My noble friend Lord De Mauley asked about progress with the Control of Horses Act, and I pay tribute to him for his close involvement in bringing that forward. The Act has undoubtedly helped tackle this problem, which is one that he knows so well. However, there remains the issue of equine fly-grazing. We encourage partnership working between all partners—landowners and their representatives, local authorities and the equine charities—to deal with horse abandonment and fly-grazing. I know a number of equine charities that are absolutely instrumental in this, including the British Horse Society, of which I should declare membership, and in the castration of horses, which is hugely important.

My noble friend Lord De Mauley asked about fine income in connection with retrospective equine microchipping. We are finalising our new statutory instrument on equine identification to implement EU requirements, which will be laid as soon as practicable. Officials are in discussion with local authorities and other government departments to establish whether it is appropriate that any fine income could be returned to local authorities.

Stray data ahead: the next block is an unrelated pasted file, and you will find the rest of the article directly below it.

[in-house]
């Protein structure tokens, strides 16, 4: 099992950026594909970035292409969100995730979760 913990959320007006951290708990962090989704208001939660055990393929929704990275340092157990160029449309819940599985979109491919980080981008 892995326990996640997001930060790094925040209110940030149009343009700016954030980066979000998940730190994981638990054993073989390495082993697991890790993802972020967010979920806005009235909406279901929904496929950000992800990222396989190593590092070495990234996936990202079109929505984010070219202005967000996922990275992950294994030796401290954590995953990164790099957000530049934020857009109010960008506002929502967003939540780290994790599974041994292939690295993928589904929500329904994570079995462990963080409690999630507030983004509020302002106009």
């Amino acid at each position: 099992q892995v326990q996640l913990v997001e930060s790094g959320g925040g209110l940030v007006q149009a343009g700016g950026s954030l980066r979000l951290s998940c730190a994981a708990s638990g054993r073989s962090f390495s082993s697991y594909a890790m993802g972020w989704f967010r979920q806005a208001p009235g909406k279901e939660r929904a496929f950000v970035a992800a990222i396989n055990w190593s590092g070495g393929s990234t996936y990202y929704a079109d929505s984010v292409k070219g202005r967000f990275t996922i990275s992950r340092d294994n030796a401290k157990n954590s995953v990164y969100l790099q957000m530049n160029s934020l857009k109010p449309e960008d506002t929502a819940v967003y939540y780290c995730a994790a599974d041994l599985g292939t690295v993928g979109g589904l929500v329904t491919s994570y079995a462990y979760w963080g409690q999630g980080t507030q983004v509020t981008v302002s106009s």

As a number of your Lordships have said, cats and dogs are surely our most numerous and hugely popular pets. So many of us have had them, and without them our lives would not be as full as they have been, from early childhood and thereafter. I had the privilege of speaking recently at the Big Tent event for the Canine & Feline Sector Group. I cannot overstate the importance of these connections and the constant communication and sharing of ideas with the sectors on animal welfare. My noble friend Lord Caithness and a number of your Lordships raised the issue of awareness. I am acutely aware of that in so far as the veterinary profession, as well as the animal charities, will be key to helping us raise awareness as we seek to persuade many owners who would not dream of even thinking of being cruel to their animals but who unfortunately are not caring for them in an enlightened way. We absolutely need to raise awareness.

My noble friend Lord Black made reference to the PDSA report and to the importance of education. These are all things on which we must beat the drum. The codes of practice for dogs, cats, horses, ponies and their hybrids have been updated, as a number of your Lordships mentioned, and they came in to force on 6 April. The whole purpose of these updated codes is to contain more detail about what owners and keepers need to do to ensure the welfare of their animals.